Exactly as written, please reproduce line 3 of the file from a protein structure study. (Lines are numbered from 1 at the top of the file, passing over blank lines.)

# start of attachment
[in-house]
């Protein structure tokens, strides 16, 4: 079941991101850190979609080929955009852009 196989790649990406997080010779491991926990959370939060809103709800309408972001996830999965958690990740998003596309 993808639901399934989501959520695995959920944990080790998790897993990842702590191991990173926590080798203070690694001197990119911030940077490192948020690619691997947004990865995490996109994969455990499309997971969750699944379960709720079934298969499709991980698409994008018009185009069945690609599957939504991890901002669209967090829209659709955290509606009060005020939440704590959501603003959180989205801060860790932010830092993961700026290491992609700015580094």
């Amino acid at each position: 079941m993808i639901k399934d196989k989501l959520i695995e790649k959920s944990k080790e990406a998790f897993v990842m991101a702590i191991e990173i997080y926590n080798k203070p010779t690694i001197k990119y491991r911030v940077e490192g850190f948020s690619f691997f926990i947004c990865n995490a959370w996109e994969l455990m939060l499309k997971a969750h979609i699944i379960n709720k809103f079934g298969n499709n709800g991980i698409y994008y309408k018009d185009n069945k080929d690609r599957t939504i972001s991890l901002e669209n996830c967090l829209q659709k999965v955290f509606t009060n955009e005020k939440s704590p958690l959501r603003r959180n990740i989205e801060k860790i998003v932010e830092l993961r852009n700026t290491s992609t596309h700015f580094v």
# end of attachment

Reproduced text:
């Amino acid at each position: 079941m993808i639901k399934d196989k989501l959520i695995e790649k959920s944990k080790e990406a998790f897993v990842m991101a702590i191991e990173i997080y926590n080798k203070p010779t690694i001197k990119y491991r911030v940077e490192g850190f948020s690619f691997f926990i947004c990865n995490a959370w996109e994969l455990m939060l499309k997971a969750h979609i699944i379960n709720k809103f079934g298969n499709n709800g991980i698409y994008y309408k018009d185009n069945k080929d690609r599957t939504i972001s991890l901002e669209n996830c967090l829209q659709k999965v955290f509606t009060n955009e005020k939440s704590p958690l959501r603003r959180n990740i989205e801060k860790i998003v932010e830092l993961r852009n700026t290491s992609t596309h700015f580094v």